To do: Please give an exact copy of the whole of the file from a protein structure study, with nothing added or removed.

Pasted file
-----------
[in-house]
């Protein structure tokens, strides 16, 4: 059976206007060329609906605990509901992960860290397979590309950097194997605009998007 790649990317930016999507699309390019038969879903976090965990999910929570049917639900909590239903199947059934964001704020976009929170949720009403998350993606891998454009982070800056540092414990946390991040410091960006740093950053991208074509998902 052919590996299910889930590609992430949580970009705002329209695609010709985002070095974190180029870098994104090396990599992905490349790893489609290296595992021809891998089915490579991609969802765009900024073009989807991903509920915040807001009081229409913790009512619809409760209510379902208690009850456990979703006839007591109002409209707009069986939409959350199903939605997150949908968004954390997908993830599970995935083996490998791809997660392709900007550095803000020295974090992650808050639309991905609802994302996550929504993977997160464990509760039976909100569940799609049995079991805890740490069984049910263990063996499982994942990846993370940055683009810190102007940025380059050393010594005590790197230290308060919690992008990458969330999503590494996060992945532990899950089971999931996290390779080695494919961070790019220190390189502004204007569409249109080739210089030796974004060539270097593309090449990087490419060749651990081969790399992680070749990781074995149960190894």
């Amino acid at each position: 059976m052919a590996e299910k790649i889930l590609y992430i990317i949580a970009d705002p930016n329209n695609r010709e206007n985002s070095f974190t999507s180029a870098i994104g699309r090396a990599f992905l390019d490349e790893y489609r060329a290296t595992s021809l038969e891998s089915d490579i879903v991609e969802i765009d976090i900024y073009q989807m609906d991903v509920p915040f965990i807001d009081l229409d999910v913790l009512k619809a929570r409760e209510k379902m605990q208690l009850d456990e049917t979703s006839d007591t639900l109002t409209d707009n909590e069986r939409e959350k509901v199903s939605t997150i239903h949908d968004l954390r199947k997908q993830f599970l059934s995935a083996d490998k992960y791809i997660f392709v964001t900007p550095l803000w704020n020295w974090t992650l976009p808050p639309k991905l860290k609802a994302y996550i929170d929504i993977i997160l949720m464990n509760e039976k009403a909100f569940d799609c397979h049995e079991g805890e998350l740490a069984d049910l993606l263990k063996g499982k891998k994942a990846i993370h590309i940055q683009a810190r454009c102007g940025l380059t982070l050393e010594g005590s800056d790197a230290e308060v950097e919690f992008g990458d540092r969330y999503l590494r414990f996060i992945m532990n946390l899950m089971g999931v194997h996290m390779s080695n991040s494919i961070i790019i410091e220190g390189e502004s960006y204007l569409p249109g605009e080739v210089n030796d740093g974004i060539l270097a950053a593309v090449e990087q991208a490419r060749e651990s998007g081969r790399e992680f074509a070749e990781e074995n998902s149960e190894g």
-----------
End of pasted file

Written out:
[in-house]
């Protein structure tokens, strides 16, 4: 059976206007060329609906605990509901992960860290397979590309950097194997605009998007 790649990317930016999507699309390019038969879903976090965990999910929570049917639900909590239903199947059934964001704020976009929170949720009403998350993606891998454009982070800056540092414990946390991040410091960006740093950053991208074509998902 052919590996299910889930590609992430949580970009705002329209695609010709985002070095974190180029870098994104090396990599992905490349790893489609290296595992021809891998089915490579991609969802765009900024073009989807991903509920915040807001009081229409913790009512619809409760209510379902208690009850456990979703006839007591109002409209707009069986939409959350199903939605997150949908968004954390997908993830599970995935083996490998791809997660392709900007550095803000020295974090992650808050639309991905609802994302996550929504993977997160464990509760039976909100569940799609049995079991805890740490069984049910263990063996499982994942990846993370940055683009810190102007940025380059050393010594005590790197230290308060919690992008990458969330999503590494996060992945532990899950089971999931996290390779080695494919961070790019220190390189502004204007569409249109080739210089030796974004060539270097593309090449990087490419060749651990081969790399992680070749990781074995149960190894």
């Amino acid at each position: 059976m052919a590996e299910k790649i889930l590609y992430i990317i949580a970009d705002p930016n329209n695609r010709e206007n985002s070095f974190t999507s180029a870098i994104g699309r090396a990599f992905l390019d490349e790893y489609r060329a290296t595992s021809l038969e891998s089915d490579i879903v991609e969802i765009d976090i900024y073009q989807m609906d991903v509920p915040f965990i807001d009081l229409d999910v913790l009512k619809a929570r409760e209510k379902m605990q208690l009850d456990e049917t979703s006839d007591t639900l109002t409209d707009n909590e069986r939409e959350k509901v199903s939605t997150i239903h949908d968004l954390r199947k997908q993830f599970l059934s995935a083996d490998k992960y791809i997660f392709v964001t900007p550095l803000w704020n020295w974090t992650l976009p808050p639309k991905l860290k609802a994302y996550i929170d929504i993977i997160l949720m464990n509760e039976k009403a909100f569940d799609c397979h049995e079991g805890e998350l740490a069984d049910l993606l263990k063996g499982k891998k994942a990846i993370h590309i940055q683009a810190r454009c102007g940025l380059t982070l050393e010594g005590s800056d790197a230290e308060v950097e919690f992008g990458d540092r969330y999503l590494r414990f996060i992945m532990n946390l899950m089971g999931v194997h996290m390779s080695n991040s494919i961070i790019i410091e220190g390189e502004s960006y204007l569409p249109g605009e080739v210089n030796d740093g974004i060539l270097a950053a593309v090449e990087q991208a490419r060749e651990s998007g081969r790399e992680f074509a070749e990781e074995n998902s149960e190894g």